My younger sister, who was early for her own wedding, managed to get us to the church almost a full hour before the funeral service began. We sat on the wall outside Our Lady of Dolour’s, Hendon, our childhood church, (where Tom had been an alter boy and tortured us into giggling while taking communion) and marvelled at the mild, sunny day that was in it. We were able to greet everyone as they arrived, and all agred that the early arrival had been a blessing. There was a huge turnout. “More like an Irish funeral than an English one” an author friend of my mine commented. People travelled from Ireland but from all over London too. Our oldest and closest English friends were there for us, and bought back memories and feelings I thought I had left behind. An old friend, (the great love of his life) organised the music, a cellist played his favorite piece, and members of a Westminster choir he sang with came, bursting quite unexpectedly and gloriously, into the Gospel acclamation. Although burials in England are generally private, family only affairs, we invited the entire congregation up to the grave where we made them stand and say a decade of the rosary. I met friends of Toms that I had never met before and was reassured that he was loved and cherished by a wide circle of good people, living the life of a single man in Central London – a world away from his hen-pecking bossy Irish older sister.

All in all it was a wonderful funeral. Full of old and new friends - and every moment drenched in love. In that one-day that we buried him, we also bought him back to life with stories and laughter and music.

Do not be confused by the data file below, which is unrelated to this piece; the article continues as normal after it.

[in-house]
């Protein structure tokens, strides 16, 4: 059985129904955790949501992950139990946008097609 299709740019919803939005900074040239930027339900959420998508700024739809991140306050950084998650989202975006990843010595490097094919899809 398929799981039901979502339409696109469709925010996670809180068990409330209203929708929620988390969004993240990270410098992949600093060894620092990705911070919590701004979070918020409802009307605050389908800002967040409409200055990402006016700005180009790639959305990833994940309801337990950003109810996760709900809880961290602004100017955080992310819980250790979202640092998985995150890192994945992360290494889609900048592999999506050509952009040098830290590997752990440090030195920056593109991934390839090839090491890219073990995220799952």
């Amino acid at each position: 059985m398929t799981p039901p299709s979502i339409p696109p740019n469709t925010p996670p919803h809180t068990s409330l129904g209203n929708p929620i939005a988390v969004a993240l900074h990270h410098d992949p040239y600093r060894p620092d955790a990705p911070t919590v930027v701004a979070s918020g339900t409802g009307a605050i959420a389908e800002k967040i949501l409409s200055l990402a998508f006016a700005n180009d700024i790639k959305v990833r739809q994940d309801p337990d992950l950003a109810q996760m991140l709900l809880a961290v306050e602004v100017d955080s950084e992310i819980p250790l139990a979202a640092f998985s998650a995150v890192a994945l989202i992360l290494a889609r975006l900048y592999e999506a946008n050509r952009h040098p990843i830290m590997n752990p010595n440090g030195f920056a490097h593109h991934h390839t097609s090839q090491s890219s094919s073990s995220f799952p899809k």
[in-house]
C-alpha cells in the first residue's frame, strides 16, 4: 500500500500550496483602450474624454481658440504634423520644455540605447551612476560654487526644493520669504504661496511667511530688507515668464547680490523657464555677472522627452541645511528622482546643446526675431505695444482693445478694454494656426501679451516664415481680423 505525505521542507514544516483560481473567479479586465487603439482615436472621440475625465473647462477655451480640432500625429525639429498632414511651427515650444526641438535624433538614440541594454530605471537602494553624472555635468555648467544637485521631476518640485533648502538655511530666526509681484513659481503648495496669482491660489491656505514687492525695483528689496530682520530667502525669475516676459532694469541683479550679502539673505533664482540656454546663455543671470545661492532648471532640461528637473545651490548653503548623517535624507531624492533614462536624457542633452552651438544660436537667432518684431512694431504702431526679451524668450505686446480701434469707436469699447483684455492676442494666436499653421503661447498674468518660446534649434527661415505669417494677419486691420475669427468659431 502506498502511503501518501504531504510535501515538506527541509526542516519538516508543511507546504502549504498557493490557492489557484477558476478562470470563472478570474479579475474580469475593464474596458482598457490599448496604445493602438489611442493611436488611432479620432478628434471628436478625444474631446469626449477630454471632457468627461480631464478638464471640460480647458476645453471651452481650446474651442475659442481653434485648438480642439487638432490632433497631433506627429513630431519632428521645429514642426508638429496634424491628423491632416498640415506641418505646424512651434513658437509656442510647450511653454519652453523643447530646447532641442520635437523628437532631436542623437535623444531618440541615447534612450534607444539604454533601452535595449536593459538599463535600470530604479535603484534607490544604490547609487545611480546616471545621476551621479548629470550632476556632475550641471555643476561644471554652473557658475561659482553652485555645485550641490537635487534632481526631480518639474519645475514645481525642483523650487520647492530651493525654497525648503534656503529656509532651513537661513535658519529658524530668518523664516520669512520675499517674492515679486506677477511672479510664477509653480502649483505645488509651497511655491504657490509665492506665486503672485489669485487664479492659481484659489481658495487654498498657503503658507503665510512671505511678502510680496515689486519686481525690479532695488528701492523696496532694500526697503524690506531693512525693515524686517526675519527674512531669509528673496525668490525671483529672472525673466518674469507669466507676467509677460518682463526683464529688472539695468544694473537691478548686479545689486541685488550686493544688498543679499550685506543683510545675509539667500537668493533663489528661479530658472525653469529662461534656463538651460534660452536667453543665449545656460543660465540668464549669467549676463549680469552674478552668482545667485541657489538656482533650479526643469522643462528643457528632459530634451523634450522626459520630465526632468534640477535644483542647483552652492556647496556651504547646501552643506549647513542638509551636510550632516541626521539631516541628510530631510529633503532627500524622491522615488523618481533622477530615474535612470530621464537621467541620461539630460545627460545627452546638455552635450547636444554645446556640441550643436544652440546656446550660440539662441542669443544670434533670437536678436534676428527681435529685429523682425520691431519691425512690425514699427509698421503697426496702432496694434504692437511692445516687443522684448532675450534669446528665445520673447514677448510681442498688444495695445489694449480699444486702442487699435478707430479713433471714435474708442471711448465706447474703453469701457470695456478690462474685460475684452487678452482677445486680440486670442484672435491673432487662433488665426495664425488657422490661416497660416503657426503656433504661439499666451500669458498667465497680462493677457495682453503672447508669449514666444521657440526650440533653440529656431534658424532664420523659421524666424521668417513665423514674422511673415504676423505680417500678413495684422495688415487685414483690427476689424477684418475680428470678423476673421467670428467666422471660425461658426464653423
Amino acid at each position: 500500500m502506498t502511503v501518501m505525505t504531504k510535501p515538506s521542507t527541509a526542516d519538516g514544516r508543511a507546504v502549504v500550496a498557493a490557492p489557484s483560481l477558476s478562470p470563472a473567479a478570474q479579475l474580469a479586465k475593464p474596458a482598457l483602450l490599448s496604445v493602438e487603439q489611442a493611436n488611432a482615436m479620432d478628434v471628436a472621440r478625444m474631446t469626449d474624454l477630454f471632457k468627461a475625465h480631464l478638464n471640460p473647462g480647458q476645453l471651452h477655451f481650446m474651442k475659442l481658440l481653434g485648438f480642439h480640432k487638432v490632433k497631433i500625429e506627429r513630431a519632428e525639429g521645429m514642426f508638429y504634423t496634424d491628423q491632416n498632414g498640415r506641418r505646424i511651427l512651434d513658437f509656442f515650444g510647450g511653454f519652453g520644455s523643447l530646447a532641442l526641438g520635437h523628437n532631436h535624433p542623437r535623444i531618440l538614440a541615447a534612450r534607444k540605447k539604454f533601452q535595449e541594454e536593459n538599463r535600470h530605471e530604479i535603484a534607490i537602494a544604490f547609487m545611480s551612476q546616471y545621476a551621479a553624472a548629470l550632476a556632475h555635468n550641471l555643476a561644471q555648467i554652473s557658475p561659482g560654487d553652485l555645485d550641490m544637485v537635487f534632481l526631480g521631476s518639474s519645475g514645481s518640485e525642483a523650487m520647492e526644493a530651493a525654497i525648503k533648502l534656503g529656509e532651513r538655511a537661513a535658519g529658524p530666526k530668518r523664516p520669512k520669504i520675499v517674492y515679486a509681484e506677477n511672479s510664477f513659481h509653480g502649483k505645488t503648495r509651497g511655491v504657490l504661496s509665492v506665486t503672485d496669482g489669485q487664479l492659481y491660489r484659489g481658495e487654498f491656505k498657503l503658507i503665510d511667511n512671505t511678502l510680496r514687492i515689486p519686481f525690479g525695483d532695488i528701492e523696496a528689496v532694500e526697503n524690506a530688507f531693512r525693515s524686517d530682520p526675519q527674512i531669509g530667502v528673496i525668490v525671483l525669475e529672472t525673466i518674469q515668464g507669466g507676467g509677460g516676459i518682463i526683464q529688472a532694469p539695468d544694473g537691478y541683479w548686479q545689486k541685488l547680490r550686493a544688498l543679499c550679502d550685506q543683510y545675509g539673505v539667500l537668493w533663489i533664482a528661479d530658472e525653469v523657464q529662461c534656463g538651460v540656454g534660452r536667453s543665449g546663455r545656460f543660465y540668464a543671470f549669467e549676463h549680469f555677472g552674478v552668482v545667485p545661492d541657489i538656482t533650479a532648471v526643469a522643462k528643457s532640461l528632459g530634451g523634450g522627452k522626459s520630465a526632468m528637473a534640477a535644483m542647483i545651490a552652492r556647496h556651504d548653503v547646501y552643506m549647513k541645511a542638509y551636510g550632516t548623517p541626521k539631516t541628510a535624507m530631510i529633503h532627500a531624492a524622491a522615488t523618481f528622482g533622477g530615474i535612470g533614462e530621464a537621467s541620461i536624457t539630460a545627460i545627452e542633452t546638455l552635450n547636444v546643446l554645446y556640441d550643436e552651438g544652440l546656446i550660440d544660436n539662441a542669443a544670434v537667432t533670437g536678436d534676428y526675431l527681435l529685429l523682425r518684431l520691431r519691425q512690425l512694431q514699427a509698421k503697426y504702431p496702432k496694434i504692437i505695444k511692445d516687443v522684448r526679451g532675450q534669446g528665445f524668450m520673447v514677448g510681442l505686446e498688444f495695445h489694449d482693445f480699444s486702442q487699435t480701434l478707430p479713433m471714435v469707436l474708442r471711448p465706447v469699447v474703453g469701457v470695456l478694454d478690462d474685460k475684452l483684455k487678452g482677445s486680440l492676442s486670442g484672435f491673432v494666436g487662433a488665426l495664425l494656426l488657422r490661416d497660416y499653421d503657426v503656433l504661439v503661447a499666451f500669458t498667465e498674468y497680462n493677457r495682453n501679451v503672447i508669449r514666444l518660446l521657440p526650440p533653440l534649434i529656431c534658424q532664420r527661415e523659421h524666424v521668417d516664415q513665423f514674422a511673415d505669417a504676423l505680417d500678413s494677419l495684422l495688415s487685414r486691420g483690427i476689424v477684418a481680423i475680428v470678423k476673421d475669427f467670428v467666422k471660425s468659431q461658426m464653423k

Then came the hard bit. Back to normal life – away from the distraction of sandwiches and seeing friends and the suspension of life that death brings – it hit me. He’s gone. Oh My God – my baby brother Tom is dead. I had become temporarily lost in the drama of his death, the constant reassurances from kind religious, the comfort of being with my mum, aunt and sisters every day – but back in my own life I struggled to accommodate my overwhelming grief. Some stupid tune we once danced to at a Catholic youth club disco came on the radio and I slid down my kitchen wall, sobbing.

Nothing anyone said seemed to help. “He’s at peace now.” “I don’t want him to be at peace,” I felt like screaming, “I want him back, my unreasonable, annoying brother so that I can finish the last row we had – and even let him win it!”

“He’s with you all the time, ask him for a sign,” spiritual friends said, but try as I did, I couldn’t feel him. I couldn’t grasp Tom as an ethereal floating ghost. He was a solid, chunky, visceral presence - except when he played music. Then he existed on another plane. And so I set the car radio to Lyric FM and let my brother send me messages though music. But the only message he ever sent me was “I’m dead – and I’m never coming back.” Every five minutes I was looking for a lay-by to pull into and weep.

My husband, my rock who had been so supportive, so strong and silent throughout - began to waiver. I could sense his exhaustion with my unprompted crying jags and relentless sadness. Grief is a frightening thing to live with, especially when your sleepless red-eyed wreck of a wife is carrying your baby.

He was worried by the way his usually sturdy wife was unravelling. I was worried myself. So I did what I generally do when I am really worried about something, which was take a deep breath and get busy. I knew I wasn’t ready to start writing again, so I threw myself into organising a couple of charity events. I put on my lipstick, got myself blow-dried to within an inch of my life and faced out into the world. Let’s reign in the horses and turn this chariot around, I said to myself. I spoke at a book lunch in aid of Ballina Arts centre and everyone marvelled at how great I was doing. In the moment I was being bombarded by admiration and approval, I felt good. But as soon as I was alone, out of sight, the empty grief washed over me again.

Niall announced our pregnancy on Facebook.

“I’m going to be a dad,” he said.

“Does Morag know?” my sister replied from London.